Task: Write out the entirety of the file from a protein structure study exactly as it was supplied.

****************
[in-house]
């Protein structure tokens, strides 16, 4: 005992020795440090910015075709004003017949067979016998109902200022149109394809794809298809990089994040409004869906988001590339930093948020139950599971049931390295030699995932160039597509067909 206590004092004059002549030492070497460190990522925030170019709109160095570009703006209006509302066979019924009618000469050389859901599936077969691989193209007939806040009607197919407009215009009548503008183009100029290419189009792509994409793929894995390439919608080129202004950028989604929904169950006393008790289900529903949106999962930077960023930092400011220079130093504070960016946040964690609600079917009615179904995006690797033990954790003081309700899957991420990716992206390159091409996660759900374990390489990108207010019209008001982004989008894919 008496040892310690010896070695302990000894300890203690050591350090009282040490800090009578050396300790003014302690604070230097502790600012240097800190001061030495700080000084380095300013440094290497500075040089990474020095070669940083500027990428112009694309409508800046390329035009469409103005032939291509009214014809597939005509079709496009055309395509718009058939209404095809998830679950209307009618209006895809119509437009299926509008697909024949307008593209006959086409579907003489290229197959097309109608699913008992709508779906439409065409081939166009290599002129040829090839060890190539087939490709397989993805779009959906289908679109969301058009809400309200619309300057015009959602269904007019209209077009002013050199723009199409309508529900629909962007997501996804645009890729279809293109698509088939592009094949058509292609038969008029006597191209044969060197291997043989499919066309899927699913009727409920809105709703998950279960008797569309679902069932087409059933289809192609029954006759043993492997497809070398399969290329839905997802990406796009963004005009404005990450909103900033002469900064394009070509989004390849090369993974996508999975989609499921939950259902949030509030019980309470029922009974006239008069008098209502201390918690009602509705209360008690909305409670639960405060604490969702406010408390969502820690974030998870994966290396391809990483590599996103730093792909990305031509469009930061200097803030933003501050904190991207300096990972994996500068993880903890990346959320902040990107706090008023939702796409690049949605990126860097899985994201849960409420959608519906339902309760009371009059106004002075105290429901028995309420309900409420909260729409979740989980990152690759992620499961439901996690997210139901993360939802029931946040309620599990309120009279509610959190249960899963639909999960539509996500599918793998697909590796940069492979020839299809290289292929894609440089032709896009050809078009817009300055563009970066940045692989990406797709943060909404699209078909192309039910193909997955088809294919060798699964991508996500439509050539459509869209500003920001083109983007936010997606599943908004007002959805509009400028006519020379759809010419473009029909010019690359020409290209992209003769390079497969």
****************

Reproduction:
[in-house]
């Protein structure tokens, strides 16, 4: 005992020795440090910015075709004003017949067979016998109902200022149109394809794809298809990089994040409004869906988001590339930093948020139950599971049931390295030699995932160039597509067909 206590004092004059002549030492070497460190990522925030170019709109160095570009703006209006509302066979019924009618000469050389859901599936077969691989193209007939806040009607197919407009215009009548503008183009100029290419189009792509994409793929894995390439919608080129202004950028989604929904169950006393008790289900529903949106999962930077960023930092400011220079130093504070960016946040964690609600079917009615179904995006690797033990954790003081309700899957991420990716992206390159091409996660759900374990390489990108207010019209008001982004989008894919 008496040892310690010896070695302990000894300890203690050591350090009282040490800090009578050396300790003014302690604070230097502790600012240097800190001061030495700080000084380095300013440094290497500075040089990474020095070669940083500027990428112009694309409508800046390329035009469409103005032939291509009214014809597939005509079709496009055309395509718009058939209404095809998830679950209307009618209006895809119509437009299926509008697909024949307008593209006959086409579907003489290229197959097309109608699913008992709508779906439409065409081939166009290599002129040829090839060890190539087939490709397989993805779009959906289908679109969301058009809400309200619309300057015009959602269904007019209209077009002013050199723009199409309508529900629909962007997501996804645009890729279809293109698509088939592009094949058509292609038969008029006597191209044969060197291997043989499919066309899927699913009727409920809105709703998950279960008797569309679902069932087409059933289809192609029954006759043993492997497809070398399969290329839905997802990406796009963004005009404005990450909103900033002469900064394009070509989004390849090369993974996508999975989609499921939950259902949030509030019980309470029922009974006239008069008098209502201390918690009602509705209360008690909305409670639960405060604490969702406010408390969502820690974030998870994966290396391809990483590599996103730093792909990305031509469009930061200097803030933003501050904190991207300096990972994996500068993880903890990346959320902040990107706090008023939702796409690049949605990126860097899985994201849960409420959608519906339902309760009371009059106004002075105290429901028995309420309900409420909260729409979740989980990152690759992620499961439901996690997210139901993360939802029931946040309620599990309120009279509610959190249960899963639909999960539509996500599918793998697909590796940069492979020839299809290289292929894609440089032709896009050809078009817009300055563009970066940045692989990406797709943060909404699209078909192309039910193909997955088809294919060798699964991508996500439509050539459509869209500003920001083109983007936010997606599943908004007002959805509009400028006519020379759809010419473009029909010019690359020409290209992209003769390079497969």